Readings: Ecclesiastes 1:2, 2:21-23; Colossians 3:1-5, 9-11; Luke 12:13-21
It was back in 2009 that a former professor of mine at Loyola University, and her daughter, were tragically killed in a freak accident. They had been driving in the a severe snow storm and had stopped at a red traffic light when a large tree alongside the road came crashing down on the car killing them both. This was one of those situations where arriving a few seconds later or stopping the car a foot or two closer or further might just have prevented this tragedy. Similarly, we hear of people frustrated to have missed their flight only to learn later that the plane they would have boarded crashed, killing all on board.
In the thinking of some, these apparent twists of fate are actually the guiding hand of divine providence who ordains the exact day and moment of our death. And so the passing of a loved one is often spoken of as God calling him or her home. Jesus seems to corroborate this notion with his blunt comment about the rich man: Fool, this very night your life will be demanded of you! This conviction that God determines when we will die is captured in the words of one hymn which, in speaking of the moment of death, proclaims: No wall of stone can man defend when thou thy messenger dost send. This suggests that there is basically nothing we can do to influence the timing of our death and, when taken to extremes, implies that things like frivolous risk-taking behaviors or gross neglect of our health are of no consequence because, as the saying goes, if it’s your day, it’s your day!
And whereas the notion of a divinely predetermined moment of death may bring comfort to some, it also raises a number of questions: for instance, does God actively create the situations that bring about our death on the predetermined day? Does God inflict the cancer that kills us or stir up the hurricane that ends the lives of those destined to die on a certain day? Does God cause the malfunctioning of the plane that crashed to earth killing all on board? A perhaps more fundamental question is whether this taking of our lives is not the taking back a gift that was freely given us by God? Considered from our human perspective, anyone who gives a gift only to reclaim it later would be thought insincere and even devious.
Consequently, in the light of these questions and the problems they raise I wonder if the idea of God’s foreknowledge might be a better way of understanding God’s involvement with the moment of our death. For it is one thing to assert that God knows the day and moment of our death and quite another to insist that he actively brings it about. And if it is a case of God’s foreknowledge and not his actively bringing about our deaths at a moment of his choosing, then avenues of shared responsibility for the duration of our earthly lives open up to us. Yes, since our present physical lives are destined to end, there is a day (already known to God) on which we will die. However, the precise day and hour is something that we can, to some extent, be involved in determining. This may comprise something as simple as embracing healthy living habits and avoiding unnecessary risk-taking behaviors. Or it may incorporate depending on our sensitivity to the Holy Spirit’s inspirations cautioning us against certain courses of action that will endanger or end our lives, and favoring others that will preserve them. And although physical death is inevitable, this same attentiveness to God’s inspiration can–as the saints have shown–sometimes provide the premonition of our impending death so that unlike the foolish rich man in today’s gospel, we will not be caught unawares but can actively embrace physical death because of its bright promise of immortality.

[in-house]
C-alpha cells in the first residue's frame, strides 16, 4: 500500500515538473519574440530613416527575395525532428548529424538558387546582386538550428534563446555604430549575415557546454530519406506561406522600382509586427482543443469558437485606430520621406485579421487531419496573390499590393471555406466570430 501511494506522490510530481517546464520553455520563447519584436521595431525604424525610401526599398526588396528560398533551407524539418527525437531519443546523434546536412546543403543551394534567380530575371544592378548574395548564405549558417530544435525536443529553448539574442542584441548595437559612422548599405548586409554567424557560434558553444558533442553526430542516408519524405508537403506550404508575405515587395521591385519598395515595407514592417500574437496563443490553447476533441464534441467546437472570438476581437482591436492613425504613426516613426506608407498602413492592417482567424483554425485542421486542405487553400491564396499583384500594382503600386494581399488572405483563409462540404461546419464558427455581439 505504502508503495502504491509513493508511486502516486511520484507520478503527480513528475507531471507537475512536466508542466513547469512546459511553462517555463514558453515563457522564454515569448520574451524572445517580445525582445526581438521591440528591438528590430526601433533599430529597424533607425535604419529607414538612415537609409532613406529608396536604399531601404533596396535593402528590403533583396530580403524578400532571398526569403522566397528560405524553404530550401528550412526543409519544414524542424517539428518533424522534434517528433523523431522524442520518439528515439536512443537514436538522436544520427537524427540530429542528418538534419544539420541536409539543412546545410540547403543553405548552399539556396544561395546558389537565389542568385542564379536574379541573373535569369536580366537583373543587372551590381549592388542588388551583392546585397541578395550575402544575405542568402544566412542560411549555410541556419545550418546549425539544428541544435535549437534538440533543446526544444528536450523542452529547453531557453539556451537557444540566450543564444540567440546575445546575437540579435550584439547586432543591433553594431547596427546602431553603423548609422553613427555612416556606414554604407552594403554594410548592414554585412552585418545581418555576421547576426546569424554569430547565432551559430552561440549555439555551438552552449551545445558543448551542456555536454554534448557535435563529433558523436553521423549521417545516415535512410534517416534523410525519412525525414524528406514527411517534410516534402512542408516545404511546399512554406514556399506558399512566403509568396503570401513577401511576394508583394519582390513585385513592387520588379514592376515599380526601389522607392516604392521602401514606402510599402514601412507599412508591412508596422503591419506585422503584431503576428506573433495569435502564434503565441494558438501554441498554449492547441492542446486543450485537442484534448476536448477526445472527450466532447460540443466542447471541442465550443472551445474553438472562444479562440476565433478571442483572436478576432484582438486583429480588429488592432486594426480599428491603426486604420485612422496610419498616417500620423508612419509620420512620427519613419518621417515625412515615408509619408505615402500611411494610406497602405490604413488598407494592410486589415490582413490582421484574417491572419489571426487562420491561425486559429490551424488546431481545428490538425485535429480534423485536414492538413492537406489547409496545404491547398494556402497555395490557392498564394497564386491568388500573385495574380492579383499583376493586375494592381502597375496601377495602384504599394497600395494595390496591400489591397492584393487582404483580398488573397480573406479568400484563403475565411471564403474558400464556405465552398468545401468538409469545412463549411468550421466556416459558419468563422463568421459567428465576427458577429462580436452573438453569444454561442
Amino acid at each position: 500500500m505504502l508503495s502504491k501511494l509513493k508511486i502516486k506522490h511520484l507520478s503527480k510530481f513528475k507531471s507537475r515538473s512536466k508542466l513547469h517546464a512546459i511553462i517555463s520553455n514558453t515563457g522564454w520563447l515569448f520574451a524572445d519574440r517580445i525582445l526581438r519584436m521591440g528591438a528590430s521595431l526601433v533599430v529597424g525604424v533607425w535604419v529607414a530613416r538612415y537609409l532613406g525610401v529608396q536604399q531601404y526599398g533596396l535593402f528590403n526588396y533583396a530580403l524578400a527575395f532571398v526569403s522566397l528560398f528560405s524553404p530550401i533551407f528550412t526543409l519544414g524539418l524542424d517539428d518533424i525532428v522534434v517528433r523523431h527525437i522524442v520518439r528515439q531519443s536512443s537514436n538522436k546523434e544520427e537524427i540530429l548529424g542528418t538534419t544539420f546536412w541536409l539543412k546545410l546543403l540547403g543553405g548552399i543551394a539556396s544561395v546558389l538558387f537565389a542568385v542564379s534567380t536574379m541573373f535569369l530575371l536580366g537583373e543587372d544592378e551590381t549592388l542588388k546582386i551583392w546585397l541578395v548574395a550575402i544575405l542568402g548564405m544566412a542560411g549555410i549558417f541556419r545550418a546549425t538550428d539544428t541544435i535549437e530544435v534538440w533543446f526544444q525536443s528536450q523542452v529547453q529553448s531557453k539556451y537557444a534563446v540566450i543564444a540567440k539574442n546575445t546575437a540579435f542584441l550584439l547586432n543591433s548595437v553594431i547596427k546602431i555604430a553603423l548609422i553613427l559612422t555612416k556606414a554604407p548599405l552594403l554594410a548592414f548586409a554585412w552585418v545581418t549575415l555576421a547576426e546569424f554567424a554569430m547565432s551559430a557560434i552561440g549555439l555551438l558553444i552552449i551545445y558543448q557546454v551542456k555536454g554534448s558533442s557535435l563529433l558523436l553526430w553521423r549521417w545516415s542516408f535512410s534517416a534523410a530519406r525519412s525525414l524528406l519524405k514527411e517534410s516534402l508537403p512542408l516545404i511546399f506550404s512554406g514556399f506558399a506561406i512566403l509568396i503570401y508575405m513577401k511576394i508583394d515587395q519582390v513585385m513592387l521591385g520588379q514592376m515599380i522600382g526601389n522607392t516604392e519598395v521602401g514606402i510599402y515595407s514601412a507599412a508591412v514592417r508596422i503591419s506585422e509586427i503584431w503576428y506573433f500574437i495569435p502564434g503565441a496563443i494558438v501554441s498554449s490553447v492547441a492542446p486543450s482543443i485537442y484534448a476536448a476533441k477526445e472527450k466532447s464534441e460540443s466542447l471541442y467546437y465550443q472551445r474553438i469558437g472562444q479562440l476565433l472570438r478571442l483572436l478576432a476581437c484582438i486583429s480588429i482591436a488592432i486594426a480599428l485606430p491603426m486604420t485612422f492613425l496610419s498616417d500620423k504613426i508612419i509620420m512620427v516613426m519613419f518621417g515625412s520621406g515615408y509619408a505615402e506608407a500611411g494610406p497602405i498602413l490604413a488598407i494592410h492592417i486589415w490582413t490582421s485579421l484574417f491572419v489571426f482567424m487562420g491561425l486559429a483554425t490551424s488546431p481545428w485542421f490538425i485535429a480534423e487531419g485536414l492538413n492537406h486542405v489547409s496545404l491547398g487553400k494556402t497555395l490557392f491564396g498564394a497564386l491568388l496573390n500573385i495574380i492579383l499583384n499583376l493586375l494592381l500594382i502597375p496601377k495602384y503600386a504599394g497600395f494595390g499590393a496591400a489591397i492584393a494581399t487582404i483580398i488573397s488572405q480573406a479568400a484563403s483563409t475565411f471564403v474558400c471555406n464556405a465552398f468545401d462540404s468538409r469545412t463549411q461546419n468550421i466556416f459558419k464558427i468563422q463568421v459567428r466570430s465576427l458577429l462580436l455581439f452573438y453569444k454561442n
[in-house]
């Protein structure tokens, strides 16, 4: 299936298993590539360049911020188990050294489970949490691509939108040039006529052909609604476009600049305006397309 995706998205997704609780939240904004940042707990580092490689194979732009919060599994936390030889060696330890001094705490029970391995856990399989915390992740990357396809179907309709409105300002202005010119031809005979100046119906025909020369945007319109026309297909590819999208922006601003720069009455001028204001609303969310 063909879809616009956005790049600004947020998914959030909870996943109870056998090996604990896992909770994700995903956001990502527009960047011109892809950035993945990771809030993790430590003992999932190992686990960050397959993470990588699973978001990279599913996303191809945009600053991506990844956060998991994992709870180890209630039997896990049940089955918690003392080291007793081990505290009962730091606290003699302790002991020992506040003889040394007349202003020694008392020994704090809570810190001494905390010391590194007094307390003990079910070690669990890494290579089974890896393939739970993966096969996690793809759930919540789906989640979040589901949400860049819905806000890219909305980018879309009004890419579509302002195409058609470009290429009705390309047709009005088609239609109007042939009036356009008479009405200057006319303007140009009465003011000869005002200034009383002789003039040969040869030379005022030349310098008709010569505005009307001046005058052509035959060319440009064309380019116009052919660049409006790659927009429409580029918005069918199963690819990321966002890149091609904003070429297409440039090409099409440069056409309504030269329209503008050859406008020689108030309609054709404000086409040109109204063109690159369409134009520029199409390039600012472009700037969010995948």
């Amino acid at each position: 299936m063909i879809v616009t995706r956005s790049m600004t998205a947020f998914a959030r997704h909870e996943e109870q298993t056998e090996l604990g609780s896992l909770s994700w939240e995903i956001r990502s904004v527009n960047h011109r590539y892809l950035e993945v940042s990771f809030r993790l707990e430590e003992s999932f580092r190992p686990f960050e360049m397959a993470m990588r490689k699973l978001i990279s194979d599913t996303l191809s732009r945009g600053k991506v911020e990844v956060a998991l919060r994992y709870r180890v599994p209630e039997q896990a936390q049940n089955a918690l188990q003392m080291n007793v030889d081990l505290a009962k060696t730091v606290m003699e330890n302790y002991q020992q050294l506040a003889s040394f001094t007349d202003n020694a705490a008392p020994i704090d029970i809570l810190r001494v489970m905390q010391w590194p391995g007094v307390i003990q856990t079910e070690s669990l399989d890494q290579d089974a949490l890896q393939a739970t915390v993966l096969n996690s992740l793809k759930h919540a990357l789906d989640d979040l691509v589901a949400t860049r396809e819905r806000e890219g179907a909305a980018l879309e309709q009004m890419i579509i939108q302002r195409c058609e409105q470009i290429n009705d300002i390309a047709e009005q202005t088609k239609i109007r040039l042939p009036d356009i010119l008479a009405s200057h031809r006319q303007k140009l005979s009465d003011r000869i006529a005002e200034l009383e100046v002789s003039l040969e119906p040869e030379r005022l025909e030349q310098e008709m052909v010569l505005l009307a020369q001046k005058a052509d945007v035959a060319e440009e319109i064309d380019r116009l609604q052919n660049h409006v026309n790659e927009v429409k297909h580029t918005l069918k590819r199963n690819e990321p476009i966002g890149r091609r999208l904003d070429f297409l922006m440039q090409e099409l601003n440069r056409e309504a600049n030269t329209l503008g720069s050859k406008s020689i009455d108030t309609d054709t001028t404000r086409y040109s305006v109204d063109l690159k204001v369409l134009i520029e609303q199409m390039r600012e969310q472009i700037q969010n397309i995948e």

In striving for this greater sensitivity and attentiveness, we do well to heed Saint Paul’s exhortation by seeking what is above, where Christ is seated at the right hand of God. And although we die physically on the day eternally known to God, our real life is hidden with Christ in God and when Christ [our] life appears, then [we] too will appear with him in glory. And so it is that God’s gift of life only appears to be taken back when we fall asleep in physical death. In reality it is merely a passing over into the fullness of Life, thus confirming Saint Paul’s assurance that God’s gifts and call are irrevocable. And so whereas we may not fully understand the nature or extent of God’s involvement with the day of our death, it is well to remember that we are not simply the passive recipients of a death sentence from on high, but are called to cooperate with God’s plan for our lives so that in a spirit of faith and love we are able to yearn with eager longing for the day that will bring us face to face with the One we have sought for so long.